Around the Bottle Makes Three world headquarters we’ve been feeling a bit German lately. Last week’s 3-post series on Oktoberfest made us want to gear up in our lederhosen and head out for some schnitzel and brats. It also left us thirsty for more knowledge on German beer. That’s why today we’re going to look at the traditional German beer law that turns 501 this month: the Reinheitsgebot.
What is Reinheitsgebot?
The German Reinheitsgebot (pronounced “Rine Heights Ge-Boat”) literally translates to “purity law.” You’ll often here it referred to as the German Beer Purity Law. It is the oldest food safety law still in existence. What we know of today as the Reinheitsgebot was initially decreed on April 23, 1516 by the Bavarian Duke Wilhelm IV and his brother Duke Ludwig X. Among other things their original decree established what ingredients could be used to make beer. Specifically, it stated that German brewers could use only barley, hops and water to make beer.
Obviously, that initial law has been tweaked just a few times in 5 centuries since its inception. When it was discovered that yeast was the special sauce that made fermentation happen, it was added to the list. Other ingredients, such as malted wheat, coriander, and bay leaf have also been allowed in certain regional styles of beer.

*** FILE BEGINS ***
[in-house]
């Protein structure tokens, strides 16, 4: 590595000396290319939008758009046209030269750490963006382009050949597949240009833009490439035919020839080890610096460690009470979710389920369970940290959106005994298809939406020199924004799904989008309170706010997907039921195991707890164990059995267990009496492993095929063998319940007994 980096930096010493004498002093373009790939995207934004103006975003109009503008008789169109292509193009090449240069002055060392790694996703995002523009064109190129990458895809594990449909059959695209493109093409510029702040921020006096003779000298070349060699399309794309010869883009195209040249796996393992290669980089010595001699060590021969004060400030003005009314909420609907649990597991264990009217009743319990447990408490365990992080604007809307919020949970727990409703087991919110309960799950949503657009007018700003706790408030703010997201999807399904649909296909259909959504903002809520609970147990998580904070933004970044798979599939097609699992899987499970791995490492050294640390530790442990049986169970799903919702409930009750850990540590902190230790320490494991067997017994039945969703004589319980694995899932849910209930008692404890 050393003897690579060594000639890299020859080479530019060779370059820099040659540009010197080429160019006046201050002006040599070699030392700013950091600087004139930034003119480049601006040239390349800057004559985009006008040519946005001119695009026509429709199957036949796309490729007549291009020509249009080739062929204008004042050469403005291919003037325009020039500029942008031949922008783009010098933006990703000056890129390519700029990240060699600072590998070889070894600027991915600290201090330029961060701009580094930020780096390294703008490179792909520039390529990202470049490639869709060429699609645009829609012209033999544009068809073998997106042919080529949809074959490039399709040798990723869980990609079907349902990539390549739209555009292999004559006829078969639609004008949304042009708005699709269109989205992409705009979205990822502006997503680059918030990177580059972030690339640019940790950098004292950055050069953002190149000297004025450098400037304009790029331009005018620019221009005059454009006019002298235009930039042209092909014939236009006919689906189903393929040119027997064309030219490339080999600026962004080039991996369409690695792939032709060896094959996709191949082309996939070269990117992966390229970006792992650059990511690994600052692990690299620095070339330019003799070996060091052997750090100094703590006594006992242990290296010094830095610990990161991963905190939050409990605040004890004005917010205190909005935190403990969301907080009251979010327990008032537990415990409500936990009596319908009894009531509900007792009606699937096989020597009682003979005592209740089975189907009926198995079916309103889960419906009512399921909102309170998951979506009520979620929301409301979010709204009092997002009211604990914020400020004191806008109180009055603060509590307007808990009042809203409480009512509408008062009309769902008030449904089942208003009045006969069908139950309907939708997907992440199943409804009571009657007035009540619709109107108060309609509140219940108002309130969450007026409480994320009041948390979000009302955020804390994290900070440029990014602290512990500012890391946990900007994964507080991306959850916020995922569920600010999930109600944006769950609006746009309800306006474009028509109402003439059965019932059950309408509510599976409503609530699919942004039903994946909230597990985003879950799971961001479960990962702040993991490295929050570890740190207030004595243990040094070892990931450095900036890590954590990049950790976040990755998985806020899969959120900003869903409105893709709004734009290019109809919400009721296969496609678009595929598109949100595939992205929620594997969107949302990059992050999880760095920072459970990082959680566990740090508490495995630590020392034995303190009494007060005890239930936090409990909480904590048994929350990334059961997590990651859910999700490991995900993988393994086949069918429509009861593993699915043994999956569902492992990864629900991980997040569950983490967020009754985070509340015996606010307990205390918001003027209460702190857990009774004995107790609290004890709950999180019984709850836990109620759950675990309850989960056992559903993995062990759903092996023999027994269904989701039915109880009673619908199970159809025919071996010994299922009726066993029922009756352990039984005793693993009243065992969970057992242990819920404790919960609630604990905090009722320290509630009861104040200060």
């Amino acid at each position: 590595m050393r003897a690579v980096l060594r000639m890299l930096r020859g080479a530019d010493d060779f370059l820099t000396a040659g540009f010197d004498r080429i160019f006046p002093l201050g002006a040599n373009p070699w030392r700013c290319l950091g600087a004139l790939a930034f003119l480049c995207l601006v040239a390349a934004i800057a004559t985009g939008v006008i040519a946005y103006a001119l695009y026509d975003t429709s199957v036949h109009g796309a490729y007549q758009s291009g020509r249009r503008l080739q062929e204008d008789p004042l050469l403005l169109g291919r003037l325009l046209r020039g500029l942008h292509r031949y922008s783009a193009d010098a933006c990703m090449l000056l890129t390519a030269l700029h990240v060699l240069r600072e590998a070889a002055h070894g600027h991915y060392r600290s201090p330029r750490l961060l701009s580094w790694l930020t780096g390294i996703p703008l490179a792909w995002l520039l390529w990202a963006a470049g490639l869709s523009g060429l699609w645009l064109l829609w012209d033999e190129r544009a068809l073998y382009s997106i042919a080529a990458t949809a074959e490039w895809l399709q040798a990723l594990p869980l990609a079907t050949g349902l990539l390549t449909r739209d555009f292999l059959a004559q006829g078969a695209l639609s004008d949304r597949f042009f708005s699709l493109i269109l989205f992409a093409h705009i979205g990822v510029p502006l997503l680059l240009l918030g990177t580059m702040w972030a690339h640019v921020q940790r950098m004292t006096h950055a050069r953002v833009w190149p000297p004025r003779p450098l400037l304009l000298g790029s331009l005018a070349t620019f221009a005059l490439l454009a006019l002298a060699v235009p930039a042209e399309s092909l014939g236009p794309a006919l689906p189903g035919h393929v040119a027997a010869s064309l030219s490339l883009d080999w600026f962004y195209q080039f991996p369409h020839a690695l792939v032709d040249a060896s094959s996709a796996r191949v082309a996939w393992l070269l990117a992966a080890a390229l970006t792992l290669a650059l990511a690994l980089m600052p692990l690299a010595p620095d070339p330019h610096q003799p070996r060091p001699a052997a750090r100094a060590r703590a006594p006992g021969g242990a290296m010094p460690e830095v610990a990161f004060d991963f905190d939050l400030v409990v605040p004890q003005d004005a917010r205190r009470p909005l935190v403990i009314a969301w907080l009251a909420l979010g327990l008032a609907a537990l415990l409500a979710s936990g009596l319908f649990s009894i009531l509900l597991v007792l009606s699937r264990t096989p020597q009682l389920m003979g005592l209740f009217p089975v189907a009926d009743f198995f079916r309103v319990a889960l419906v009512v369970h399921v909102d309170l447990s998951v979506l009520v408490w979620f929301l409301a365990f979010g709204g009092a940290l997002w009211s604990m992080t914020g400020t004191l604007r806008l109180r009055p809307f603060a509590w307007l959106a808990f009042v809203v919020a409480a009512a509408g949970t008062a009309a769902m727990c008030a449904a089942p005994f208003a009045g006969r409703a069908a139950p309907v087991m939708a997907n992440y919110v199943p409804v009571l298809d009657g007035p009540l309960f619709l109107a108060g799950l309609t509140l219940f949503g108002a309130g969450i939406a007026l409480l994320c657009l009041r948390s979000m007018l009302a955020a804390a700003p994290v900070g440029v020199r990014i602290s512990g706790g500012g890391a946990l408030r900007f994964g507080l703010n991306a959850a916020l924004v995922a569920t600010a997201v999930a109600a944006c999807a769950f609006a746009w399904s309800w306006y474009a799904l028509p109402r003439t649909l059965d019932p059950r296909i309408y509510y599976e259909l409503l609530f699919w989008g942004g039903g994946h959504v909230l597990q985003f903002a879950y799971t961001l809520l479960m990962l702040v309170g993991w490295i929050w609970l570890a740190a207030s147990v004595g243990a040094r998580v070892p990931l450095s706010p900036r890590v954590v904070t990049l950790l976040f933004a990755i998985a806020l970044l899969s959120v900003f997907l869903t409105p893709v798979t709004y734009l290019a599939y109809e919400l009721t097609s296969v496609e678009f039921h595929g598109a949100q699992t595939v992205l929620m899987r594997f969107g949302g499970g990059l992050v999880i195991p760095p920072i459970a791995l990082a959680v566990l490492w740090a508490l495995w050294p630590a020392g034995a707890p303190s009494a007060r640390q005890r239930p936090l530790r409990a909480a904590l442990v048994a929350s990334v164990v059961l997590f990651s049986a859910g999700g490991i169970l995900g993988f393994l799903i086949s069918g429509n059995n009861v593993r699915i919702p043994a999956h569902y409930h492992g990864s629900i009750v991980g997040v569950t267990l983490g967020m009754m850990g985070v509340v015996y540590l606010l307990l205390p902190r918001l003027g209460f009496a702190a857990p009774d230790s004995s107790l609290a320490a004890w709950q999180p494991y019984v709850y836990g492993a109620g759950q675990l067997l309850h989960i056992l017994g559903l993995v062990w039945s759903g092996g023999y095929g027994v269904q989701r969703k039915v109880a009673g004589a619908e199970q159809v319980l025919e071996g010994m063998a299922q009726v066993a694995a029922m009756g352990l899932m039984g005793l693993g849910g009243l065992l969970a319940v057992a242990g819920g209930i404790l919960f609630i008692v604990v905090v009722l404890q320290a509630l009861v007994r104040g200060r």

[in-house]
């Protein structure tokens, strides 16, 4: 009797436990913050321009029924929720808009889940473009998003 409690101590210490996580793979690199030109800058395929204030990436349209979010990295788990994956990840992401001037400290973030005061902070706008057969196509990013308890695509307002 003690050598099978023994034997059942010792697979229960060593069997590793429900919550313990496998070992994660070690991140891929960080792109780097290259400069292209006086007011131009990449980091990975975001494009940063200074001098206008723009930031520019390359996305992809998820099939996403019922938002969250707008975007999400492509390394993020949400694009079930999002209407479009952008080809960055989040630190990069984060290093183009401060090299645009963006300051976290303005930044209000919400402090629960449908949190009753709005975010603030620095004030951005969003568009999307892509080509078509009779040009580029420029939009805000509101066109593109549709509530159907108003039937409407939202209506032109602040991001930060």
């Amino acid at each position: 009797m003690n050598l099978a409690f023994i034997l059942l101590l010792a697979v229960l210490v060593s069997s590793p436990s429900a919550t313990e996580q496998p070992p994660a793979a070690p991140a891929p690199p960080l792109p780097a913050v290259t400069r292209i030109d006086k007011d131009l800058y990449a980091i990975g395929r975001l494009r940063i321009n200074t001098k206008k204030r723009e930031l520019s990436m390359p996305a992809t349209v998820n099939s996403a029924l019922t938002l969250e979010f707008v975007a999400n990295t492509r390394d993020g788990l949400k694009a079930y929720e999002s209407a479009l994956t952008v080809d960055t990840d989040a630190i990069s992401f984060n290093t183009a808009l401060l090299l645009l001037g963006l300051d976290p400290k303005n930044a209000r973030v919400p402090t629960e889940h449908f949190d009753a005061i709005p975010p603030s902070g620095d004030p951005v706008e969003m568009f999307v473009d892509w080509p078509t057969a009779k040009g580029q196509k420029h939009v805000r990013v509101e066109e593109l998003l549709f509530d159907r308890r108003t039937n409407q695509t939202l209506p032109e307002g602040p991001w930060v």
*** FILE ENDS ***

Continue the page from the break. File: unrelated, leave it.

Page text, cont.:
Why Was Reinheitsgebot Created?
Originally the Reinheitsgebot law was created to address three different concerns. First, lawmakers wanted to limit a brewer’s profit as a way to keep beer affordable for citizens. Back then, beer was much more than a social lubricant. Beer was part of your daily diet and, therefore, important for your nutrition. The law kept brewers from price gauging, keeping beer prices in check.
Secondly, the law addressed public safety concerns. As you can imagine, things were just a bit less hygienic 500 years ago. Contamination was common. Brewers were known to sometimes add questionable ingredients to their brews. While the results of their experimentation were often intoxicating, they could also be dangerous, or even deadly. By limiting ingredients to barley, hops and water, drinkers could be assured that their next beer wasn’t going to be their last.
Finally, the law banned brewers from using wheat, which benefited German bakers. By forcing brewers to use barley, wheat remained cheap and easy for bakers to obtain. This ensured that loaves of bread and baked goods would be available for everyone… you know, to pair with their beer.
Recent(ish) changes to the Reinheitsgebot
For hundreds of years the Reinheitsgebot was the law of the land and dictated what beers you could brew and drink in Germany. However in 1987 things changed. That’s when the EU Court of Justice declared that the Reinheitsgebot couldn’t be used as a reason to ban imported beers. This allowed brewers outside of Germany to import their beer, even if the brew wasn’t made in accordance to the Reinheitsgebot. However, German breweries were still required to brew according to the purity law.